To gain a receptive audience and break the ice between the volunteers and the Soda females, a foundational session was initiated.

11722243_662639880534332_9070336628643429979_o When a rapport was established, the bonding was unlike anything that could have been imagined. We were entrenched in their lives and struggles as we visited them in their homes every day. There was laughter and tears on both ends, and there was mutual give and take of ideas and values and above all, there was receptiveness and sensitivity on both ends. Our core gender sessions were held as follows:

Impromptu activities did pan out, as is always the case when we start working on-field.

  • The volunteers gave a demonstration on making one’s own sanitary pads out of cloth and cotton for the lighters days of menstruation.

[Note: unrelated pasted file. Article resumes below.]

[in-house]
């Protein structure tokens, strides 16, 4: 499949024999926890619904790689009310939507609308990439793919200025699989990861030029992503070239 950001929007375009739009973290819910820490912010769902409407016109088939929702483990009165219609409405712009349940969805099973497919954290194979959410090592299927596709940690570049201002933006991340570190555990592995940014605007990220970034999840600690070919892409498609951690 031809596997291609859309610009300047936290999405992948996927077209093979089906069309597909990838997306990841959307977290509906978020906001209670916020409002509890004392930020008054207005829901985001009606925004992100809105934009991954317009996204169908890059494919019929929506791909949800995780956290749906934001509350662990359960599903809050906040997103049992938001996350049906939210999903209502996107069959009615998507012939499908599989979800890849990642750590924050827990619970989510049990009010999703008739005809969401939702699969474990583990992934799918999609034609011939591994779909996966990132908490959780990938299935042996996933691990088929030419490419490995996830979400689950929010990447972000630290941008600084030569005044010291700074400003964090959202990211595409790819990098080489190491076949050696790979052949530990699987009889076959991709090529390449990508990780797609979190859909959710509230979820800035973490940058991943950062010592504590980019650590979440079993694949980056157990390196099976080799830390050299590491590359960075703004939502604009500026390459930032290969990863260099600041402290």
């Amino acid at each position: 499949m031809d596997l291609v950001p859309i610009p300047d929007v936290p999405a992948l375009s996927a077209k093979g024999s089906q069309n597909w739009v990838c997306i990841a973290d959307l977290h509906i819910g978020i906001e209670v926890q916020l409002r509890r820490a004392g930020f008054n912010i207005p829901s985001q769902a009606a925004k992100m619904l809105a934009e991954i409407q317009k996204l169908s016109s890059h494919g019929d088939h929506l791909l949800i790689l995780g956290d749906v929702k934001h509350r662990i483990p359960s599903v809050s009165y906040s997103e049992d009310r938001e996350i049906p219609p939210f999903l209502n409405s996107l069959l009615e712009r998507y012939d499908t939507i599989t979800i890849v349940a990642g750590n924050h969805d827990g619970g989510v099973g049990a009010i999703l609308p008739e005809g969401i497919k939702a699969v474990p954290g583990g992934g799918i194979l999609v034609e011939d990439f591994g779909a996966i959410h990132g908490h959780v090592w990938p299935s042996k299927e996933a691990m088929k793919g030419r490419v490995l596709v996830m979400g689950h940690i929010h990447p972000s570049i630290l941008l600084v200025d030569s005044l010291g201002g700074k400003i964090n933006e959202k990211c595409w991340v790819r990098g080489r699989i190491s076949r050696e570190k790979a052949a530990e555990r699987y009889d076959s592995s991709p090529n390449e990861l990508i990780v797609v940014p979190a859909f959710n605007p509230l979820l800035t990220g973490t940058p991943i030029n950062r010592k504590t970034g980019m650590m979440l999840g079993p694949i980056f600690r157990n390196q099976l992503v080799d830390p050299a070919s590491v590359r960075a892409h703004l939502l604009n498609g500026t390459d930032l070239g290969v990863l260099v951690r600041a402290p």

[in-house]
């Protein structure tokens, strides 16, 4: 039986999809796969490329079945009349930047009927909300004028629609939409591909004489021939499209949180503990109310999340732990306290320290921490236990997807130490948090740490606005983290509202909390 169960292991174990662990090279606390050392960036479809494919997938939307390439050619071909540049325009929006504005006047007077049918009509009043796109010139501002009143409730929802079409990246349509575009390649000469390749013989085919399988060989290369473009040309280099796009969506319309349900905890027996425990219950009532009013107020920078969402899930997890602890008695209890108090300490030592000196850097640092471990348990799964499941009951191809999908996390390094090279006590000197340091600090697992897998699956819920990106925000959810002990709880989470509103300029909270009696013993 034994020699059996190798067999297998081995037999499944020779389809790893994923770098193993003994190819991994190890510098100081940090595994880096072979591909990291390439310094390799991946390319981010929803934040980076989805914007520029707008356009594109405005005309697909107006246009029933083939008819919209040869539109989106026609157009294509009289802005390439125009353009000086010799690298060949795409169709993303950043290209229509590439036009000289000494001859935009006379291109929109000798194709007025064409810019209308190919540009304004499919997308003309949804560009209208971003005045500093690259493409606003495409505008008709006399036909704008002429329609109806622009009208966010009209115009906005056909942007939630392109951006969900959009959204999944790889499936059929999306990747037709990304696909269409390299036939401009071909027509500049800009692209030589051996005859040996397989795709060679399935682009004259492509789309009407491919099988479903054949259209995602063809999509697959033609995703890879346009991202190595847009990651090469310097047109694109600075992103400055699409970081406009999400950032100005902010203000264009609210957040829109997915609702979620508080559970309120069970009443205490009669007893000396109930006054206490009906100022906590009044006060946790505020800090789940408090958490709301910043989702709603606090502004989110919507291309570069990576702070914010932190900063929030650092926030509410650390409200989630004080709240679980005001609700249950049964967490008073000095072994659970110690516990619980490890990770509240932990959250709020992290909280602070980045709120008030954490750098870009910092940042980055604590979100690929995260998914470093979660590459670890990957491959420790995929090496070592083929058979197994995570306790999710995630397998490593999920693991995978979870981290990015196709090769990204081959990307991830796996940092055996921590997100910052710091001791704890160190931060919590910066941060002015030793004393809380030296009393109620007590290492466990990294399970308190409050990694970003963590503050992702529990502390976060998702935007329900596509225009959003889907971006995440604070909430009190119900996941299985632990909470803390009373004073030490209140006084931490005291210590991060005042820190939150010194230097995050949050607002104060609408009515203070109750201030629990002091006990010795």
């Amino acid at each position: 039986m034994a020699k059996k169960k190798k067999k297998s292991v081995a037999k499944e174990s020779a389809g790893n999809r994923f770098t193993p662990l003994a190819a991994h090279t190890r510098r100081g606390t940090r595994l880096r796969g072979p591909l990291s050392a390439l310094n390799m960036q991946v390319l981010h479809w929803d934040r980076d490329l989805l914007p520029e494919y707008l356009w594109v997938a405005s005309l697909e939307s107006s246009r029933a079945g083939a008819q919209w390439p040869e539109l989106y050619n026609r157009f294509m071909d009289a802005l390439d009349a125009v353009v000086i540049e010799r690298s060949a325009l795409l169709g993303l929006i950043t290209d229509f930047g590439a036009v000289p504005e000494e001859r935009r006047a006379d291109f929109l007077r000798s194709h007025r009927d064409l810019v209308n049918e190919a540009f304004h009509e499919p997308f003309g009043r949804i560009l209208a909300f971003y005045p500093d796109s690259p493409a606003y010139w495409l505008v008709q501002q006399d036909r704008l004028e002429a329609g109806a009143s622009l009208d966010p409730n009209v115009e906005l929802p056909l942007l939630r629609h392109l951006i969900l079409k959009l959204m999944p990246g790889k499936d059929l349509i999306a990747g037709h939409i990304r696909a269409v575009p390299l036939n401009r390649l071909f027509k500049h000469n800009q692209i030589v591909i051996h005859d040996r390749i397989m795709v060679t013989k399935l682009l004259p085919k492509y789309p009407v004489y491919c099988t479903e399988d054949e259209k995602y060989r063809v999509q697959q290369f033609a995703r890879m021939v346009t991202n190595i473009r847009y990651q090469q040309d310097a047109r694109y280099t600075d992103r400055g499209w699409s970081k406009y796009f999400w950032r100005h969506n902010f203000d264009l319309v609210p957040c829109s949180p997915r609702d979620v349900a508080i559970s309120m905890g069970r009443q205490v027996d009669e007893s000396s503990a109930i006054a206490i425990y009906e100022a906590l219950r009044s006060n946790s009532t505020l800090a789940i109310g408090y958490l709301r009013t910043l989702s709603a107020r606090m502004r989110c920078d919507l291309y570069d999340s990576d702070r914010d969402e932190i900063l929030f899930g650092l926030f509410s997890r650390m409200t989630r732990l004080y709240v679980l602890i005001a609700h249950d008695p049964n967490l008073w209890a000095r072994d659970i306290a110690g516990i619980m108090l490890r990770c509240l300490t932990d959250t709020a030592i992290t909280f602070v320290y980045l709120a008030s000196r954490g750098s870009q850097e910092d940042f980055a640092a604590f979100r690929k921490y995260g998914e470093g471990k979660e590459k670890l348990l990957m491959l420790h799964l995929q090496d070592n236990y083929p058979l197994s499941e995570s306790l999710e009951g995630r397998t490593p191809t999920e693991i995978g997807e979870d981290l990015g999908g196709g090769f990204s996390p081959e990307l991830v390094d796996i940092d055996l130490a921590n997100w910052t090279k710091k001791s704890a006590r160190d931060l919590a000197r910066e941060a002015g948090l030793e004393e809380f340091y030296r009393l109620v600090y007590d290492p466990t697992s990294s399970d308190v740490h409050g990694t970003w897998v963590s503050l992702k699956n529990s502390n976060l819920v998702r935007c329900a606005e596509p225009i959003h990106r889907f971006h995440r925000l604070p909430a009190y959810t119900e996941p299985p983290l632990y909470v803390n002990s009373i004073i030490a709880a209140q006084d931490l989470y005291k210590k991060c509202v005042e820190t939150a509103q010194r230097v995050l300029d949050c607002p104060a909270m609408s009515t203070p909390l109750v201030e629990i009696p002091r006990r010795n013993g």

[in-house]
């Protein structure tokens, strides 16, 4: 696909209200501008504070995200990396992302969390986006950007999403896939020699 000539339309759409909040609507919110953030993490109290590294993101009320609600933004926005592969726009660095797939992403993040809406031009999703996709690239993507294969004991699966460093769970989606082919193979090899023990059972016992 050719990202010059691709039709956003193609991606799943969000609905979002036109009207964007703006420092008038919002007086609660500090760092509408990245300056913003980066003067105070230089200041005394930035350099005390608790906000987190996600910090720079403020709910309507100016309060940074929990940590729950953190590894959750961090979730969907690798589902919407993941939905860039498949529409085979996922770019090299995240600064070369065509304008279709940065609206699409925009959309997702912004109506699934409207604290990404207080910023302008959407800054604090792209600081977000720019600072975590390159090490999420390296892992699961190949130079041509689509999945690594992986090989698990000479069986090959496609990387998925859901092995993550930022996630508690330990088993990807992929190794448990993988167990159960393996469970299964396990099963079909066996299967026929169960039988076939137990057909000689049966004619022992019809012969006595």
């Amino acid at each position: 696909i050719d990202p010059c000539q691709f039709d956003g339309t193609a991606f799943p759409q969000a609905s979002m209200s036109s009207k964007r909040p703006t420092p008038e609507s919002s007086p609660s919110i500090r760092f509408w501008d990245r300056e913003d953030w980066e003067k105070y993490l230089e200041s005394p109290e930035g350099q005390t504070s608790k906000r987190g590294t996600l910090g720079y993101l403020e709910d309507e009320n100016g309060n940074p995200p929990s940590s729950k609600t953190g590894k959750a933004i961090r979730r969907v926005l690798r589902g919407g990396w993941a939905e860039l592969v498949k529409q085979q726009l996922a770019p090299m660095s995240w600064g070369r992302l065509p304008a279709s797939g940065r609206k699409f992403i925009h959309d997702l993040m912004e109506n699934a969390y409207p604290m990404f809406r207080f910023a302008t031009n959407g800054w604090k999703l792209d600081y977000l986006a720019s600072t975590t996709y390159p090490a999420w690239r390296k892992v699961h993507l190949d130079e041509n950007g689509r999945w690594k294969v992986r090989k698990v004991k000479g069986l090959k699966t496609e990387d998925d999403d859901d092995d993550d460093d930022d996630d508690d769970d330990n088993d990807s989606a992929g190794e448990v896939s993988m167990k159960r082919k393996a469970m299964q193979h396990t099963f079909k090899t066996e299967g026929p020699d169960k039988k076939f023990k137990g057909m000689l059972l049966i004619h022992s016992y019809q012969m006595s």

• Family planning was also brought up in some hamlets and contraceptive methods were discussed.

  • A career awareness session was also held under education, wherein with the help of the volunteers, the girls noted down the names of various entrance exams, deadlines, degrees, and the preparation required in the main Soda area.

2. Surveys


Secondly, in-depth surveys were conducted to gauge the inclination and skills of the Soda women in order to help us to narrow down on a possible entrepreneurial project which would be well suited to their capabilities and also be feasible in the long run. The survey consisted of questions on the following themes:

  • Childhood

  • Education and skill

  • Work

  • Family

  • Aspirations

These surveys were held in every hamlet of the village and a total number of 152 women were surveyed.


Number of Women Surveyed

Dagdeon Ki Dhani








Nayakon Ka Tila






Indra Colony


Maliyon Ki Dhani